Diabetes And Social Security Disability
Diabetes - Condition Diabetes is a medical condition in which a person’s level of glucose, or blood sugar, is elevated. In a properly functioning circulatory system, blood carries glucose to all the cells in the body in order to produce energy, while the pancreas produces insulin to help the body absorb excess glucose. High levels of glucose in the blood are an indication that the body is not producing enough insulin, or that the insulin produced is not working as it should to help the body absorb glucose, indicating a Diabetic or pre-Diabetic condition. There are three types of Diabetes: Type 1, or “juvenile” Diabetes Type 2, or “adult onset” Diabetes, and Gestational Diabetes Diabetes mellitus is the medical name for both Type 1 and Type 2 Diabetes. Pre-Diabetes is a condition in which blood glucose levels are elevated, indicating that an individual has a high risk of developing full-fledged Diabetes. Diabetes is a very serious disease which can result in high blood pressure, damage to the eyes, nerve damage, kidney disease, heart disease, blindness, and stroke. In addition, it is not uncommon for a long term diabetic to loose limbs to amputation because of poor circulation. Symptoms The presence of Diabetes is generally indicated by some combination of several symptoms. A diabetic will often experience unexplained: frequent need to urinate, especially if it is combined with extreme thirst, chronic hunger, especially between meals, fatigue, weight loss, and/or general feelings of irritability Many diabetics report dry, itchy skin and trouble with genital itching and fungal infections. A tingling sensation or numbness in the feet is another indication, as is blurred vision. Finally, the skin of many diabetics is slow to heal from wounds, skin abrasions, or so Continue reading >>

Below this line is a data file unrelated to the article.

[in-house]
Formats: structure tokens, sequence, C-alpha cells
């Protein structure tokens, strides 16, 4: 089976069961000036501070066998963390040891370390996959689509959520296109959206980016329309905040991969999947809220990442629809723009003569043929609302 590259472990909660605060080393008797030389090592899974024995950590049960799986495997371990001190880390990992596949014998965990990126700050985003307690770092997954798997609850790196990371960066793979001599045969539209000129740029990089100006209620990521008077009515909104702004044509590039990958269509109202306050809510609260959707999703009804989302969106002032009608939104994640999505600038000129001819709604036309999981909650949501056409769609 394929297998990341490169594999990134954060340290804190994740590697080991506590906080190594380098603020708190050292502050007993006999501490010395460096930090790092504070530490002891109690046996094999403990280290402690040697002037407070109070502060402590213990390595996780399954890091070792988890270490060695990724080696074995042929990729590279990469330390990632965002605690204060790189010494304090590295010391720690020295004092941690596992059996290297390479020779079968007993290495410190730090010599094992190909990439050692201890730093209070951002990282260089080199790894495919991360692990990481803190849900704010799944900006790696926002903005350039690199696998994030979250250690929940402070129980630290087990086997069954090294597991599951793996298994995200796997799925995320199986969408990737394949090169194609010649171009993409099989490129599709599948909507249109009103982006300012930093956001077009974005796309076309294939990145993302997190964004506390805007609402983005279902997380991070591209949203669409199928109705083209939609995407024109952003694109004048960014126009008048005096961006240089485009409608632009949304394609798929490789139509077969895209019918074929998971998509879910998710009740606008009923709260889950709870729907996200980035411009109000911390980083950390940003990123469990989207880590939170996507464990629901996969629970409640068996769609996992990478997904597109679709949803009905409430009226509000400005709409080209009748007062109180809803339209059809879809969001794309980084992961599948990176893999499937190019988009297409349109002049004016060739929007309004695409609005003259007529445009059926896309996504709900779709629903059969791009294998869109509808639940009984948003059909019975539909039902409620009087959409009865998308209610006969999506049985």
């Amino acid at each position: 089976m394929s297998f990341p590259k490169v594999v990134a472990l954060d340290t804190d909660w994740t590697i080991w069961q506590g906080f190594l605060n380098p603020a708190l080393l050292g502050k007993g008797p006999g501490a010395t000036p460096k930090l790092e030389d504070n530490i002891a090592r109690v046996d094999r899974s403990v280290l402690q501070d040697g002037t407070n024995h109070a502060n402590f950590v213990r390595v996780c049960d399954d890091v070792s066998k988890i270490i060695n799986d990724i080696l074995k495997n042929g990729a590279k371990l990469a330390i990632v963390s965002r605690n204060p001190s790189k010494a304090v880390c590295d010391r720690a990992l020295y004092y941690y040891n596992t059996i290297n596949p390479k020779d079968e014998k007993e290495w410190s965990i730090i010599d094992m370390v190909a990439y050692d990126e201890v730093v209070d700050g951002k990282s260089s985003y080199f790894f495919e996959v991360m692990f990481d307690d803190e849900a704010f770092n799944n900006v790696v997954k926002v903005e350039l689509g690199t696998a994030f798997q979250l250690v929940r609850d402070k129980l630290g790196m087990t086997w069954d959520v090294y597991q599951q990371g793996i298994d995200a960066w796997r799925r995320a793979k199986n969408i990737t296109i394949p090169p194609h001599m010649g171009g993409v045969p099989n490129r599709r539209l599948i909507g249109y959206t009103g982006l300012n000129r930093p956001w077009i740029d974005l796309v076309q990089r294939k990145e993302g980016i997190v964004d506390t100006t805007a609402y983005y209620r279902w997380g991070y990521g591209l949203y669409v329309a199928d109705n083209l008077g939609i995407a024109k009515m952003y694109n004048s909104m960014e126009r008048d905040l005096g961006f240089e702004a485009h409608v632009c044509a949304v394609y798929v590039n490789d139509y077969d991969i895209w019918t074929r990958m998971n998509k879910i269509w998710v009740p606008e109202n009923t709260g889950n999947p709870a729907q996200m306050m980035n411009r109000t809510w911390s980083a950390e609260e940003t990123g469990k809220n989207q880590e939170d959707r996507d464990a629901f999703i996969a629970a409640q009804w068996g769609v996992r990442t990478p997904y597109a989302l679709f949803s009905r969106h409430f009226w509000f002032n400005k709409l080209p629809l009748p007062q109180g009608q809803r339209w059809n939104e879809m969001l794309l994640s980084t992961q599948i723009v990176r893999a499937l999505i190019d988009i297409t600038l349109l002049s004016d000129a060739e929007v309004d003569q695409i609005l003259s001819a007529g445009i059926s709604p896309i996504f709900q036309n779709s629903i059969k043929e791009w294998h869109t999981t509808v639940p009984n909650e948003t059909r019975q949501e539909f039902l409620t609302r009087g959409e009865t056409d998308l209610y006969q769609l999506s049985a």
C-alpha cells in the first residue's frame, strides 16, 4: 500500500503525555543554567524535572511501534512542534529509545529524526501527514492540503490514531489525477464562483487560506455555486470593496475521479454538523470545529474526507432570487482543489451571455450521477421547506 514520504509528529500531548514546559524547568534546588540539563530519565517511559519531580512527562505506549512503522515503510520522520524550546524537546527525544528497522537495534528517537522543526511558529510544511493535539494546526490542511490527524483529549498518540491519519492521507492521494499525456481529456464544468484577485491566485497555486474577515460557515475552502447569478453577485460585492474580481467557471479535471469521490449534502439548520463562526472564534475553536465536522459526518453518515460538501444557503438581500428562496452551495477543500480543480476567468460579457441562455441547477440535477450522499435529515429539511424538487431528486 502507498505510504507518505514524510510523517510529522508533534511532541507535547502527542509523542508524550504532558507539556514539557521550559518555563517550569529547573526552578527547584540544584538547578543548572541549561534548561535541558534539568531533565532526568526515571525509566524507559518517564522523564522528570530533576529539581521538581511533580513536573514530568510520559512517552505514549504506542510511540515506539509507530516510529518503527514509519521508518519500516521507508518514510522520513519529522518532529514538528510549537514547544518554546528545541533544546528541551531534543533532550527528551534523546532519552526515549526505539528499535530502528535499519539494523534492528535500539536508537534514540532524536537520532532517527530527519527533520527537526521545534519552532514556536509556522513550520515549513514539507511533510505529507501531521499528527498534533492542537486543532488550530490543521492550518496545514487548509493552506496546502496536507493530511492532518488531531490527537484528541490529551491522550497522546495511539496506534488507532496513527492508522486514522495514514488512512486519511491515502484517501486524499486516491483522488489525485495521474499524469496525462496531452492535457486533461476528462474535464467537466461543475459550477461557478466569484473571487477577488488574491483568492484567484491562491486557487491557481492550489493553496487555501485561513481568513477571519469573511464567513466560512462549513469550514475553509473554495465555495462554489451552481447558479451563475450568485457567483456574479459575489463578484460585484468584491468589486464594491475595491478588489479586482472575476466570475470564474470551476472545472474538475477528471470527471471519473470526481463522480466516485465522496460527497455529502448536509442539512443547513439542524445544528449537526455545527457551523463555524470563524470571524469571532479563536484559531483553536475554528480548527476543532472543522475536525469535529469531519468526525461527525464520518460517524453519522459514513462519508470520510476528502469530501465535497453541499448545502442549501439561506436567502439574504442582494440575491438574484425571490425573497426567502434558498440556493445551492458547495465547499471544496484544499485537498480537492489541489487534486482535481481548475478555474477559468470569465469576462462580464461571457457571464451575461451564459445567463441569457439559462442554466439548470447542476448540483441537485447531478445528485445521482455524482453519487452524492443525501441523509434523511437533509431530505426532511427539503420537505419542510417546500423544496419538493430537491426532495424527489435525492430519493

Is Someone With Type 1 Diabetes “disabled”?
I have never been one to feel limited by monikers or labels. I am a woman, I am an athlete, I am diabetic, I am a sister, I am a friend, and I am disabled. None of those terms define me, but they are an authentic representation of who I am. The epithet in that list that might have surprised you (especially if you have seen me at work as a professional skier) is “disabled.” Now, I know what many of you are thinking. It goes something along the lines of, “My child with diabetes is not disabled,” or “I do not want to be viewed as disabled.” I have some news for you: if you have Type 1 diabetes, you are disabled. Now before you jump all over me, let explain few things about disability to you. I promise, I do not mean to marginalize you or the diabetes community by calling those with Type 1 diabetes “disabled.” Here is the thing, according to the Americans with Disabilities Act “An individual with a disability is defined as a person who has a physical or mental impairment that substantially limits one or more major life activities or a person who has a history or record of such an impairment.” When a person’s pancreas doesn’t make insulin, the person’s body is unable to convert glucose into useable energy without exogenous insulin. Useable energy is required to live. Failure to thrive due to an organ not producing a hormone required to sustain life is a “physical impairment that substantially limits” the major life activity of living. If this isn’t enough to convince you that diabetes is a disability covered under the ADA, let’s take a look at the ADA Amendments Act of 2008, which explicitly names diabetes as a disability covered by the ADA. Simply put by the Department of Justice, “The Americans with Disabilities Act (ADA) is a civil righ Continue reading >>